• Nick Francis Potter
 What was the process of creating the stories that are collected in the book?
The process varied widely from story to story. As I think is apparent when you flip through the collection, I ended up experimenting with a lot of different formal techniques while writing, including standard prose, comics, and some stories which contain prose, comics and stand-alone images. Because of that, some of the stories happened quickly, in a kind of burst of creative energy that I finished within a week or two, while others came together over a much longer period of time. “Oops, Isaac,” the longest and most formally ambitious story of the bunch, I began as a monologue I wrote in a playwriting class at the University of Utah, and went through an enormous amount of changes over a period of 10 years before it became what it is now.
What were your thoughts behind the designs for the sketches throughout each story?
Regarding the drawings and comics, I really tried to draw each in a style unique to the story in which they appear. So while I think you can definitely see a similarity in terms of style from one story to the next, I definitely made an effort to stylize the illustrations as a means of reflecting tone and authorship. For instance, the illustrations in “Herbert 2b Makes a Mess of the Locals” are a lot more chaotic and representative of the authorial voice than the drawings in “Paul’s Tomb,” which have a more playful, detached absurdity, consistent with the tone of the third person narrator.

NICK FRANCIS POTTER
  • Nick Francis Potter
The book has a very clever tone, but also feels steeped in dark humor. Was that pre-planned, or simply how the stories played out?
As a collection, no, that wasn’t pre-planned, though I think it’s one of the things that really unifies the collection. I actually have some anxiety about it, because, for a lot of people who know me, it come as something of a surprise, all these really dark and violent stories. I think it’s startled my mom in particular. She’s been reading the book and calling to ask me questions about it—which is amazing, she’s been really supportive and I love her so much for putting effort into my book—but she is really not the kind of person who subscribes to the kind of fiction I’m writing, and I think there’s been this kind of humorous, lovely discomfort in talking together about these uniformly dark, often disturbing stories.
Do you have any plans for a follow-up yet, or mainly watching to see how New Animals does?
I’m working on quite a few different projects right now, perhaps too many. And all of which are presently on the back-burner, as I’m right in the thick of the most demanding part of my Ph.D. program. But hopefully, in the next year or two, I’ll be able to finish a couple of them. Until then I’ll be hunkering down writing academic essays. -                                      




Fictions (and Nonfictions) Online and in Print:
—”Irregular Limbs” forthcoming from Entropy Magazine
—”Look Stop Have Haircut My Hair Maybe” forthcoming from Horse Less Review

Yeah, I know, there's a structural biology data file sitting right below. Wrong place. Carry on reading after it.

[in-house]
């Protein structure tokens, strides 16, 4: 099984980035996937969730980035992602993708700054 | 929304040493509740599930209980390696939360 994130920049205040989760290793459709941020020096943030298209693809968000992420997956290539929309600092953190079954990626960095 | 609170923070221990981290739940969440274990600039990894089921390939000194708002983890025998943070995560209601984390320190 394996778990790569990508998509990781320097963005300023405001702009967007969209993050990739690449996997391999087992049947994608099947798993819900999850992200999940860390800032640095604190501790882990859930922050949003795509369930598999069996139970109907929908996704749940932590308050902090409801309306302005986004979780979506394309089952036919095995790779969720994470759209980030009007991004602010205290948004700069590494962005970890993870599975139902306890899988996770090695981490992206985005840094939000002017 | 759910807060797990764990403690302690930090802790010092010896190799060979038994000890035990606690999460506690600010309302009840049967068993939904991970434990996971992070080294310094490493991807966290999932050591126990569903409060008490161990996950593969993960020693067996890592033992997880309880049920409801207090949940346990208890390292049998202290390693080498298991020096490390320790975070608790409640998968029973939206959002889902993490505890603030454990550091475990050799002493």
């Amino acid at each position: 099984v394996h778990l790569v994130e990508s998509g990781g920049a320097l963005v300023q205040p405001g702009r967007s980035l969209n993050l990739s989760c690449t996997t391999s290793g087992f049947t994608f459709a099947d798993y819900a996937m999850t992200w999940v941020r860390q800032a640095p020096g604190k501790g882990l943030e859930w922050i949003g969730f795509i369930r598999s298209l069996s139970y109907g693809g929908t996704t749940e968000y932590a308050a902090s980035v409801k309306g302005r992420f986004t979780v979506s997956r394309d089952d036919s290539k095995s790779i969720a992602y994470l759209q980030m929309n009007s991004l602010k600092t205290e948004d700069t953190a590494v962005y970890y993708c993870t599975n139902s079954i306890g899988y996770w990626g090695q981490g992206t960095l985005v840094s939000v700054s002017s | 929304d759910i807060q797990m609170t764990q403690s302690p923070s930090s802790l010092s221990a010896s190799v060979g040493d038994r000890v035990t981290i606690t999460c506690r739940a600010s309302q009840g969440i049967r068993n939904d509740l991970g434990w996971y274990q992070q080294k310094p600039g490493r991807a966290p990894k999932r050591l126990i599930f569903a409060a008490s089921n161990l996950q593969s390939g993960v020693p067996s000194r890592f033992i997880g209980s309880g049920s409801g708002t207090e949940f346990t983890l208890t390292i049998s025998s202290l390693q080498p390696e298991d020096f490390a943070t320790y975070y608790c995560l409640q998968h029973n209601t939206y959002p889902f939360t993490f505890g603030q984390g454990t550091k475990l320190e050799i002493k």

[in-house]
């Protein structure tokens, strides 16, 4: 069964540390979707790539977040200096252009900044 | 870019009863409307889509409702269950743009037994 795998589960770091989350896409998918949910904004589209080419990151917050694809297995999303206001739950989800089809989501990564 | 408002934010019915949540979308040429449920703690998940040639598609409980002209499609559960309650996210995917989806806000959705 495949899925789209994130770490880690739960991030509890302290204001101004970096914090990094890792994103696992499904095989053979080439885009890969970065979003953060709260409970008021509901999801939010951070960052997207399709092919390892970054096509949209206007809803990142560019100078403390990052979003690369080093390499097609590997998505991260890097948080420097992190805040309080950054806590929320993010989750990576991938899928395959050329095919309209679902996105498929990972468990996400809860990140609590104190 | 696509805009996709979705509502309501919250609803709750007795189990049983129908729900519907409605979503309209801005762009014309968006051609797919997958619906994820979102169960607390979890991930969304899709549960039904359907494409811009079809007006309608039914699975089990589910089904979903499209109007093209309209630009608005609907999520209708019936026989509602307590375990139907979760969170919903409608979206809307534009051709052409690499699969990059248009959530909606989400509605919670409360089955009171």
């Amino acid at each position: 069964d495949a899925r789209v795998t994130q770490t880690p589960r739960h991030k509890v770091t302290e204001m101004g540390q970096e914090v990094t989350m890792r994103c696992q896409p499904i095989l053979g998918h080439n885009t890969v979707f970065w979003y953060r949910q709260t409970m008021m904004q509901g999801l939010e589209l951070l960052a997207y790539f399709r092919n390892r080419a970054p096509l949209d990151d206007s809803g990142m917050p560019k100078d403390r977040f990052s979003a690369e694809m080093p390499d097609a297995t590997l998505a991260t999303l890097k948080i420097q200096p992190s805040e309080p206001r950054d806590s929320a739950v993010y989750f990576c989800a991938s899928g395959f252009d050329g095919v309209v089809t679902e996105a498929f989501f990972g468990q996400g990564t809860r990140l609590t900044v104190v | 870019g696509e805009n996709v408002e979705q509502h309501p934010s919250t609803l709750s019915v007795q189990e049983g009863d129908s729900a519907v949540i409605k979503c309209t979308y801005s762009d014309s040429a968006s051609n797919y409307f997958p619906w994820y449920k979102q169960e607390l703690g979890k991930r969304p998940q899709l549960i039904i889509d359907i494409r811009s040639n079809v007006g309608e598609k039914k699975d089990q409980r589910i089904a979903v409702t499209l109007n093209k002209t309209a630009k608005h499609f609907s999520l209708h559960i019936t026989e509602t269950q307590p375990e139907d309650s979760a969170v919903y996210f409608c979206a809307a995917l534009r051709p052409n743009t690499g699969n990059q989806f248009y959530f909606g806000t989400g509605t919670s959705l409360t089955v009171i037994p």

—”Irregular Limbs” in NightBlock 6 (comic)
—”Some Horns” forthcoming online from Hobart (comic)
—”Sven Rearranges” in Caketrain 12 (Comic)
—”The Gary Chaos” online at The Collagist (prose)
—”Debbie” in Parcel 8 (prose)
—”Certain Poems online at Requited (comic)
—”Two Comics online at Hobart
—”Alvin Dillinger’s Brother” in PANK Magazine 11 (comic)
—”A Tender-hearted Beheading“ forthcoming in Heavy Feather Review 3.4 (comic)
Diptych for Banango Street issue 7 (drawings)
—”Conrad Dillinger’s Inevitable Death over at The Rumpus (comic)
—”Knifehandle Sweetheart online at Hobart (comic)
—”Irregular Limbs” in Ninth Letter, Vol. 11, No. 1 (prose)
—Nine illustrations in Booth 6

—”Winifred, Not A Horse” in Bat City Review (prose)
—”Arto’s Headspace” in Fourteen Hills 20.1 (comic)
—”Oven Scripture” in H_NGM_N #16 (comic)
Three comics online at Hobart
—”New Animals” in The Chattahoochee Review 33.2-3 (comic)
—”Well-wishing the Weight of Something Kevinly Piecemeal” in Sleepingfish 12 (prose/hybrid)
—”Temporary Goliath Temporarily” in Black Warrior Review 40.1 (prose)
—”Vacationing“ in Devil’s Lake (comic)
—”Underwater Ascension Principles” in Pear Noir! 9 (prose)
—”Josh Henderson is Anne Boleyn” in the Yellow Issue of Fairy Tale Review (prose)
—”Paul’s Tomb: A Triumph?” in The Collagist, issue 37 (prose/comic hybrid)
—”Herbert 2B Makes a Mess of the Locals“ in Sleepingfish XI (prose)
—”Evil! Doctor Zjock Zjockenstein!” in Untoward (prose/hybrid)
—”The Wreath Option” in Caketrain 9 (prose)
—”Homecoming for Pulseless Sunken Wife“ in > kill author 15 (prose)
—”Vacationing” at HTML Giant (prose poem)

Some Reviews:
Distance Mover by Patrick Kyle at Heavy Feather Review
The Blast by David Ohle at Heavy Feather Review
Silence Once Begun by Jesse Ball at Heavy Feather Review
In Pieces by Marion Fayolle at Heavy Feather Review
Daybreak by Brian Ralph at Big Other
I Am A Very Productive Entrepreneur by Mathias Svalina at Forest Gospel
The Moors by Ben Marcus at Forest Gospel
The Revisionist by Miranda Mellis at Forest Gospel
A Man of Glass & All the Ways We Have Failed by J.A. Tyler in The Collagist




Nick Francis Potter is a multimedia artist and writer from Salt Lake City, Utah. His writing and comics have appeared in Ninth Letter, Caketrain, Black Warrior Review, and Sleepingfish, among others. He currently lives in Columbia, MO with his wife and two boys.